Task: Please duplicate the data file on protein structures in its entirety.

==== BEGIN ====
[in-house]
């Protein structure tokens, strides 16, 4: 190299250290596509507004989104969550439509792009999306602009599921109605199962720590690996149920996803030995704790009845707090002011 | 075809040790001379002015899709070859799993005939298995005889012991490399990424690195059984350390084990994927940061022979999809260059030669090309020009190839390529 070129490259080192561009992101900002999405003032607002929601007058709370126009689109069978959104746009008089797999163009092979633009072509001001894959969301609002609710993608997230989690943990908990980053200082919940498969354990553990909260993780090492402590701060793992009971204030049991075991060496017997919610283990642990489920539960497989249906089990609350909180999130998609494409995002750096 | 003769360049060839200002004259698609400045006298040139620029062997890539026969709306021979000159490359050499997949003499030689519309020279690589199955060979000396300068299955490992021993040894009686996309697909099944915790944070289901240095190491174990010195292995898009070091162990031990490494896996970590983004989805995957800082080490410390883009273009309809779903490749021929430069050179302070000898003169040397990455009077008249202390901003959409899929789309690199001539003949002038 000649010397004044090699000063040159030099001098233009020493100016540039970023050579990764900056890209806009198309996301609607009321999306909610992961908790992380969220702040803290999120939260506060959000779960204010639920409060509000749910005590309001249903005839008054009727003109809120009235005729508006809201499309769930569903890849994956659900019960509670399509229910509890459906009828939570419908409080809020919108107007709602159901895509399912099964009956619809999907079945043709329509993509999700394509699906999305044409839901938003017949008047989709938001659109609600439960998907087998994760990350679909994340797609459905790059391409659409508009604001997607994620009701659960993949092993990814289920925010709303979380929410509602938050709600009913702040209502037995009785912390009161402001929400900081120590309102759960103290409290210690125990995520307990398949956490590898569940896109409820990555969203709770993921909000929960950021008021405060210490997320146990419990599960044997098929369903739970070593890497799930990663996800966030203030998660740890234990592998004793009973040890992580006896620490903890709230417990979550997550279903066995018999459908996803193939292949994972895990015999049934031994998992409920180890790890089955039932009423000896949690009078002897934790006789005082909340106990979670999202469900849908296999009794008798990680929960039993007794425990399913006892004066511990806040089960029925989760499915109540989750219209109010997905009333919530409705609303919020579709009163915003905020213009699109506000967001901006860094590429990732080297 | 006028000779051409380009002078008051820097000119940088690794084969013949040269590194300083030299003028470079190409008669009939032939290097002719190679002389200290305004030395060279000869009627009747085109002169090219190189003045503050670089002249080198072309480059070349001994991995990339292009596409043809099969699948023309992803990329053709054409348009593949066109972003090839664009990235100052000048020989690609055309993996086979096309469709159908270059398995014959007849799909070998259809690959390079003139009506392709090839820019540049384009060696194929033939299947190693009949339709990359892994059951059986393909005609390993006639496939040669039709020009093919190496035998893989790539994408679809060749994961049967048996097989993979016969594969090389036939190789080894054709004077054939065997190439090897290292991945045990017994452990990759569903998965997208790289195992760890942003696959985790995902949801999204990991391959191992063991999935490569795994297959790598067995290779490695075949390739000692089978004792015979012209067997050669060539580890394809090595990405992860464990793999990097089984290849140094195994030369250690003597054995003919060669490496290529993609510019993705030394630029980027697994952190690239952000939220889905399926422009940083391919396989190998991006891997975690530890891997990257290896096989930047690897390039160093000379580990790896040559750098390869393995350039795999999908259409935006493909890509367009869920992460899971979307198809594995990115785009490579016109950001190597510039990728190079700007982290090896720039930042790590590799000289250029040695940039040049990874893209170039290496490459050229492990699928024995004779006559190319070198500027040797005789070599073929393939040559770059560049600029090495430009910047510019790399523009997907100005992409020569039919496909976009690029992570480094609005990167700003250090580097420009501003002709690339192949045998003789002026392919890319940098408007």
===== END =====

[in-house]
């Protein structure tokens, strides 16, 4: 190299250290596509507004989104969550439509792009999306602009599921109605199962720590690996149920996803030995704790009845707090002011 | 075809040790001379002015899709070859799993005939298995005889012991490399990424690195059984350390084990994927940061022979999809260059030669090309020009190839390529 070129490259080192561009992101900002999405003032607002929601007058709370126009689109069978959104746009008089797999163009092979633009072509001001894959969301609002609710993608997230989690943990908990980053200082919940498969354990553990909260993780090492402590701060793992009971204030049991075991060496017997919610283990642990489920539960497989249906089990609350909180999130998609494409995002750096 | 003769360049060839200002004259698609400045006298040139620029062997890539026969709306021979000159490359050499997949003499030689519309020279690589199955060979000396300068299955490992021993040894009686996309697909099944915790944070289901240095190491174990010195292995898009070091162990031990490494896996970590983004989805995957800082080490410390883009273009309809779903490749021929430069050179302070000898003169040397990455009077008249202390901003959409899929789309690199001539003949002038 000649010397004044090699000063040159030099001098233009020493100016540039970023050579990764900056890209806009198309996301609607009321999306909610992961908790992380969220702040803290999120939260506060959000779960204010639920409060509000749910005590309001249903005839008054009727003109809120009235005729508006809201499309769930569903890849994956659900019960509670399509229910509890459906009828939570419908409080809020919108107007709602159901895509399912099964009956619809999907079945043709329509993509999700394509699906999305044409839901938003017949008047989709938001659109609600439960998907087998994760990350679909994340797609459905790059391409659409508009604001997607994620009701659960993949092993990814289920925010709303979380929410509602938050709600009913702040209502037995009785912390009161402001929400900081120590309102759960103290409290210690125990995520307990398949956490590898569940896109409820990555969203709770993921909000929960950021008021405060210490997320146990419990599960044997098929369903739970070593890497799930990663996800966030203030998660740890234990592998004793009973040890992580006896620490903890709230417990979550997550279903066995018999459908996803193939292949994972895990015999049934031994998992409920180890790890089955039932009423000896949690009078002897934790006789005082909340106990979670999202469900849908296999009794008798990680929960039993007794425990399913006892004066511990806040089960029925989760499915109540989750219209109010997905009333919530409705609303919020579709009163915003905020213009699109506000967001901006860094590429990732080297 | 006028000779051409380009002078008051820097000119940088690794084969013949040269590194300083030299003028470079190409008669009939032939290097002719190679002389200290305004030395060279000869009627009747085109002169090219190189003045503050670089002249080198072309480059070349001994991995990339292009596409043809099969699948023309992803990329053709054409348009593949066109972003090839664009990235100052000048020989690609055309993996086979096309469709159908270059398995014959007849799909070998259809690959390079003139009506392709090839820019540049384009060696194929033939299947190693009949339709990359892994059951059986393909005609390993006639496939040669039709020009093919190496035998893989790539994408679809060749994961049967048996097989993979016969594969090389036939190789080894054709004077054939065997190439090897290292991945045990017994452990990759569903998965997208790289195992760890942003696959985790995902949801999204990991391959191992063991999935490569795994297959790598067995290779490695075949390739000692089978004792015979012209067997050669060539580890394809090595990405992860464990793999990097089984290849140094195994030369250690003597054995003919060669490496290529993609510019993705030394630029980027697994952190690239952000939220889905399926422009940083391919396989190998991006891997975690530890891997990257290896096989930047690897390039160093000379580990790896040559750098390869393995350039795999999908259409935006493909890509367009869920992460899971979307198809594995990115785009490579016109950001190597510039990728190079700007982290090896720039930042790590590799000289250029040695940039040049990874893209170039290496490459050229492990699928024995004779006559190319070198500027040797005789070599073929393939040559770059560049600029090495430009910047510019790399523009997907100005992409020569039919496909976009690029992570480094609005990167700003250090580097420009501003002709690339192949045998003789002026392919890319940098408007």